Nazis Warn Jews in Polish Ghettos to Be Prepared for Allied Air Attacks

Nazi authorities in occupied Poland have ordered the Jews in the ghettos to prepare for possible Russian and British air attacks, according to information reaching Polish Government circles here today.

The reports state that the Jewish policemen in the Warsaw and other ghettos have been ordered to take special courses in air raid protection, in addition to their duties of regulating traffic within the ghetto and supervising sanitary conditions there.

Scarcity of food in Warsaw has resulted in a Nazi order forbidding Jews in the ghetto to buy fish, the report declares. The bread ration for Jews at the same time was reduced to two ounces a day per person. No extra allowance is granted for Jews doing manual labor. The increased, food shortage has resulted in the price of a pound of bread on the “black market” rising to 14 zloty, nominally $2.80, while a pound of butter cannot be secured there for less than 60 zloty, which is $12 at the pre-war rate of exchange.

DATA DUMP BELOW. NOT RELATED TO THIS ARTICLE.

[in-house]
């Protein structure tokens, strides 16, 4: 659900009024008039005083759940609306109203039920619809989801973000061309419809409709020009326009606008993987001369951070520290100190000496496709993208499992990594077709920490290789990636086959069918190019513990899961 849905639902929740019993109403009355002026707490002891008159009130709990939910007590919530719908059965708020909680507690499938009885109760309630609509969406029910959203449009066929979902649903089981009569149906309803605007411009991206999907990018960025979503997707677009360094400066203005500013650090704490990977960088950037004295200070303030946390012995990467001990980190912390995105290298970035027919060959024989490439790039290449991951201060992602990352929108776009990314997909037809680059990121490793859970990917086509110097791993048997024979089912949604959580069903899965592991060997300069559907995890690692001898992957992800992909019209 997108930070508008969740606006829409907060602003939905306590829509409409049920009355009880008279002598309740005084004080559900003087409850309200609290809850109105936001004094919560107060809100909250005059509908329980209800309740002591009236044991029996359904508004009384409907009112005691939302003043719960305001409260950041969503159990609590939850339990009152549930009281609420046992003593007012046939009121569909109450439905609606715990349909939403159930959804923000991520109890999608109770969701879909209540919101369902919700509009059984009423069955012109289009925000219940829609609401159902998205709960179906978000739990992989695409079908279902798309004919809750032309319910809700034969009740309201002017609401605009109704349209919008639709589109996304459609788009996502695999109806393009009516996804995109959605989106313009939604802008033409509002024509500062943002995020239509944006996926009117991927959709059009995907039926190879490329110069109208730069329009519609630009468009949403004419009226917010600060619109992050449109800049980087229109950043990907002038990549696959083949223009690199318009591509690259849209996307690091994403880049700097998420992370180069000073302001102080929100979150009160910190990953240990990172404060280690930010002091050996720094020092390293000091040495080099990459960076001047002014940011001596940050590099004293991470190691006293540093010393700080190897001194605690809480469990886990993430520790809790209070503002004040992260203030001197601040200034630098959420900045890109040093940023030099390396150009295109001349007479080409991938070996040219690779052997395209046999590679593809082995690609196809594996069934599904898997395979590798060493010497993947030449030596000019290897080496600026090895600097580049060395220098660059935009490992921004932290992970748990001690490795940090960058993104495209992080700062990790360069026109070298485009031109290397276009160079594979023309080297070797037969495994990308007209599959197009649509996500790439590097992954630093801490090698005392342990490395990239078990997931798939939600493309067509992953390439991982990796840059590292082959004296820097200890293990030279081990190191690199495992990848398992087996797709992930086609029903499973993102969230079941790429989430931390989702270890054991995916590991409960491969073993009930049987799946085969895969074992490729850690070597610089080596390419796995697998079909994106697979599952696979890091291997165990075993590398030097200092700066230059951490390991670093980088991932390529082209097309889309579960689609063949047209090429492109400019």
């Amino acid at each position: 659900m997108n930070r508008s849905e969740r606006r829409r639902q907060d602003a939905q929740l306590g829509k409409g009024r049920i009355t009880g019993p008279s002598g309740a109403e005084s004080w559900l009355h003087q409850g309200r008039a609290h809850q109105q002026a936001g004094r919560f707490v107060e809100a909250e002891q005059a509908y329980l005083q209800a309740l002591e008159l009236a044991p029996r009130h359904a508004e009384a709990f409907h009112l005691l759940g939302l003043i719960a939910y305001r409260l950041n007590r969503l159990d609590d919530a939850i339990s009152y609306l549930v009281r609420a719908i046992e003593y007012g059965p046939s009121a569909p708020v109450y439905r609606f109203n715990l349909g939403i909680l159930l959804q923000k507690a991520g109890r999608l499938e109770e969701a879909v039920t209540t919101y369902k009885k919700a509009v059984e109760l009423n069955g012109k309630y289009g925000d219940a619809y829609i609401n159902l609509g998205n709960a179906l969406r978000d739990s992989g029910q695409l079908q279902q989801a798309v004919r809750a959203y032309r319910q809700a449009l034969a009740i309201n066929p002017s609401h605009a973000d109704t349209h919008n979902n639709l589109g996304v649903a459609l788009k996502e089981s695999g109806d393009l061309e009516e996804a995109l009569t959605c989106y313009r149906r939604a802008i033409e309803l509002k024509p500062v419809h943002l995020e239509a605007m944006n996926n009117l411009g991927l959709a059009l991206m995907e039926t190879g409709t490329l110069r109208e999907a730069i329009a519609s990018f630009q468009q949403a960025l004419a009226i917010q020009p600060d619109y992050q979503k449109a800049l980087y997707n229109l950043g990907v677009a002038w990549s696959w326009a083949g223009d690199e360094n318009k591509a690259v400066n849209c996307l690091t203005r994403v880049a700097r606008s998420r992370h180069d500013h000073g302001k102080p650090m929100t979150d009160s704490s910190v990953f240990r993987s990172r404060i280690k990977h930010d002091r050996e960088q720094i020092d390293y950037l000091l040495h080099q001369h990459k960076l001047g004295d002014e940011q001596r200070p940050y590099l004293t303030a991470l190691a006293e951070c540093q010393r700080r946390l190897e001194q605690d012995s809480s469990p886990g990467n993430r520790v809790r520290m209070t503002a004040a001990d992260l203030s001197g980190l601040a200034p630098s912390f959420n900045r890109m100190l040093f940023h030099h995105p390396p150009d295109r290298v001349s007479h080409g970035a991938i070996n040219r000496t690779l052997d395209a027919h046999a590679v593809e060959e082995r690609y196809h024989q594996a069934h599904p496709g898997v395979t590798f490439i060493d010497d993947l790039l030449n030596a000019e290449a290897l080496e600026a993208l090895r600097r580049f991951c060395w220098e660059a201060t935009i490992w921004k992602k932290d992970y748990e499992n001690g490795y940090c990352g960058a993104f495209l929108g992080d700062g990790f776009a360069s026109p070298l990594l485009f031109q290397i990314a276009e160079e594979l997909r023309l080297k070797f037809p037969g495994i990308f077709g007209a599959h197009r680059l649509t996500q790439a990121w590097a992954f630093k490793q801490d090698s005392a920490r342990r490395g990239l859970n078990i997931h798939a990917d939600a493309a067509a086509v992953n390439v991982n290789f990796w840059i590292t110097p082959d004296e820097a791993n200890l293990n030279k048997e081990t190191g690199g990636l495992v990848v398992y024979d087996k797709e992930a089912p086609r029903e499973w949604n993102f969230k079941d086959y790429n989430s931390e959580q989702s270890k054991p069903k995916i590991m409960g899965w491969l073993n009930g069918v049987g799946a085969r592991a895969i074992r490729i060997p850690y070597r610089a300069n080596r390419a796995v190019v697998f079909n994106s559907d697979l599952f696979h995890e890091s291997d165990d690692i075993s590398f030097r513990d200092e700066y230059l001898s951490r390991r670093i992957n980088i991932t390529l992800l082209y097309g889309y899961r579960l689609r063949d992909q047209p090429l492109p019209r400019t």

A list of foodstuffs, the sale of which is prohibited to Jews in the ghettos, has been published by the Nazi authorities in connection with banning the sale of fish. The list includes meat, poultry, butter, cream, certain kinds of cheese, sugar, cake, apples, pears, plums, cherries, strawberries, raspberries, raisins, sultanas, oranges, tangerines, fresh vegetables, new potatoes and salads.

TWO-THIRDS OF WARSAW JEWISH BUDGET DERIVED FROM BURIAL TAX

Acting upon instructions of the Nazi authorities, the Jewish Council in the Warsaw ghetto announced a 25% increase in burial taxes. Last year two-thirds of the 17,000,000 zlotys, which constituted the year’s budget of the Warsaw Jewish Community, came from burial taxes. The reason for the increase in this tax is the growing misery in the ghetto which the Jewish Council is not able to meet with its present budget.

Polish Government circles also received a report this week stating that the Nazi authorities in Eastern Poland have expelled all Jewish farmers from the village of Iwaniki, near Brest-Litovsk which was famous as a Jewish agricultural settlement established more than 100 years ago under the Czarist regime. The deported Jewish peasants were ordered to leave their cattle and agricultural machinery behind for use by German farmers who will be settled in the village.

The mounting scarcity in the Jewish ghettos in occupied Poland, according to the reports received by the Polish circles here, is explained by the fact that a large number of wounded German soldiers who are convalescing in Poland are consuming a large part of the food which was originally earmarked for distribution among the Jewish population.

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